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05 July 2006

WBW23: All 'Bout the Salt

Danish_viking WineBloggingWednesday has become an institution.  Of course, it's always about the wine.  However, with this month's theme of, "BBQ Wines," it was salt, not wine, which stole the show.  I discovered something called, "Danish Viking-Smoked Salt."  If you are a serious BBQer, I can promise you that this salt is for you.  It is essentially sea salt, which has been evaporated over a fire stoked with oak, cherry, elm, beech and juniper.  I can only describe the resulting product as, "crystalized, smoky goodness."

I took my BBQ-inspiration from a recipe on the Salt Traders Website and made barbecued pork shoulder. It is incredibly easy. Simply rub the smoked salt into the pork, place it in a roasting pan, add about 1/3" water and cover tightly. Place the pork in a preheated 300F oven and roast for 2-2.5 hours. Once the pork is tender and smoky, fire up your grill (high for 10 minutes and then lower heat to medium) and baste the pork with basic/simple barbecue sauce (like this, or, *gasp* from a bottle). Grill and continually baste until pork shoulder is sporting definite grill marks. Voila!...simple, easy, smoky, delicious BBQ.

Naturally, a poor choice in wine might obliterate all the tastiness imparted to out pork shoulder by the super-amazing Viking salt.  For this dish, I recommend two styles of wine: jammy-spicy or earthy-woody.  Allow me to explain.

Montesalpha Jammy-Spicy: Montes Alpha Syrah 2003 ($15-$17; from Chile's Colchagua Valley) - As I've said before, this wine is one of my favorite new world, sub-$20 Syrahs.  It's jammy - with scents of plum preserves and blackberry jam.  It's spicy - in the mouth Montes Alpha is full of fruit flavors.  However, these flavors are all accented by definite black pepper spice.  When paired to the BBQ pork shoulder, the wine's spicy character is accented, as are the sweet flavors of the sauce and succulence of the meat.  The smoky flavor from the salt, while still present, seems to recede ever so slightly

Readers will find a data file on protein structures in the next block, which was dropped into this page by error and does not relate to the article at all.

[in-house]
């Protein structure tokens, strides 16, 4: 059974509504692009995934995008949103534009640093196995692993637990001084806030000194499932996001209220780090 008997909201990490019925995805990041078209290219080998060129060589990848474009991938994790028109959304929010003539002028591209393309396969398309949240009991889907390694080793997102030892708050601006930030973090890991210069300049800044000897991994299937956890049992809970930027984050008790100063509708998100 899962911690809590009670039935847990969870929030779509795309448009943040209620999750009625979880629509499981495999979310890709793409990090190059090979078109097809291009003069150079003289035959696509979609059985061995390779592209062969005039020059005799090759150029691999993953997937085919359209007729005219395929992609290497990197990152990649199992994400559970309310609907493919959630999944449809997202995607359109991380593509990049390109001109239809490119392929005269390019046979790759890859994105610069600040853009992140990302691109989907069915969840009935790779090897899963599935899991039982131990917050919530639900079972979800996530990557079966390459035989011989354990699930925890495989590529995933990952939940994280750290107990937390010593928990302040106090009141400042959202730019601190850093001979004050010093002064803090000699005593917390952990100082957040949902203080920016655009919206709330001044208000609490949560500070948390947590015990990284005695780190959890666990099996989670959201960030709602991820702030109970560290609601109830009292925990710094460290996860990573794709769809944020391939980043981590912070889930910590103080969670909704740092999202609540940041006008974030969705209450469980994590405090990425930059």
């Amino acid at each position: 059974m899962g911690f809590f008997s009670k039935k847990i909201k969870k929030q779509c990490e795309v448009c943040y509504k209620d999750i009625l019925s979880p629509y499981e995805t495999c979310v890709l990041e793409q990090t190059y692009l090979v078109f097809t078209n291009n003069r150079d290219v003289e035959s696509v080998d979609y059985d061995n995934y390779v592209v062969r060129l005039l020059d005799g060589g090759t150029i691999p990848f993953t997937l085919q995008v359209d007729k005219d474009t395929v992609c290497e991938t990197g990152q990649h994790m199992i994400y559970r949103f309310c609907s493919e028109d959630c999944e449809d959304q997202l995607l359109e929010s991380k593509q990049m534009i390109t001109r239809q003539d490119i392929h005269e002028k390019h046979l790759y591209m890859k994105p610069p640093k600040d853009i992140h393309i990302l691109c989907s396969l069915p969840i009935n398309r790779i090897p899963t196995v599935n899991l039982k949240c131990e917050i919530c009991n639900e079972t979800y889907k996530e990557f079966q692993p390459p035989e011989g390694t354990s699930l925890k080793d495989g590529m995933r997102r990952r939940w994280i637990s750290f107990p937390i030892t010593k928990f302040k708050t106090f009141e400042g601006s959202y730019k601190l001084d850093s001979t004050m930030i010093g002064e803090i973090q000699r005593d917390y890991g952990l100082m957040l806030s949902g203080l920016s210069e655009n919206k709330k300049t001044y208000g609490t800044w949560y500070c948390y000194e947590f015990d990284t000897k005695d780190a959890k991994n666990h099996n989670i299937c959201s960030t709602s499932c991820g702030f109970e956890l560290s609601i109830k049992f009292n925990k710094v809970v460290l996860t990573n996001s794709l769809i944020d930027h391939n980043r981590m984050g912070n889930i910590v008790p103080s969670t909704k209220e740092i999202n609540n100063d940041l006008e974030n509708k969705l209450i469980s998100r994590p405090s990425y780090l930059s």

Tomaresca Earthy-Woody: Tormaresca Puglia IGT 2003 ($7-$9; from Italy's heel) - For under ten bucks, food-friendly red wines don't get much better than this.  It's earthy - This wine is a combo of Italy's own Negroamaro grape (70%) and Cabernet Sauvignon (30%).  Negroamaro (Italian for, "bitter black) produces wine with earthy scents such as dried thyme and rosemary.  The addition of Cabernet, adds scents of cedar and blackcurrant.  It's woody - In the mouth this wine is less about fruit flavor, and more about distinct tannins and textures.  Sipping Tomaresca with the BBQ pork accentuates the smoke, and tangy flavors of the barbecue sauce.  As I was so enthralled with the Viking salt, this wine will be first choice for my next smoky go-round.  If you have difficulty finding this specific wine, a red Salice Salentino will also work well.

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Whit Stevens

Interesting, the July 2006 issue of Bon Appetit presented five super-exotic salts. In addition to the Danish Viking-Smoked Sea Salt you used, the spread also featured Cyprus Black Sea Salt Flakes, Murray River Pink Flake Salt, Jewel of the Ocean salt, and Red Sichuan Peppercorns.


Hi Whit,
Indeed - my wife actually purchased the smoked salt and Murray river pink salt. I used the pink salt along with chopped rosemary to season grilled lambchops - it was quite good.

Whit Stevens

Thanks, I'll have to try some of those.

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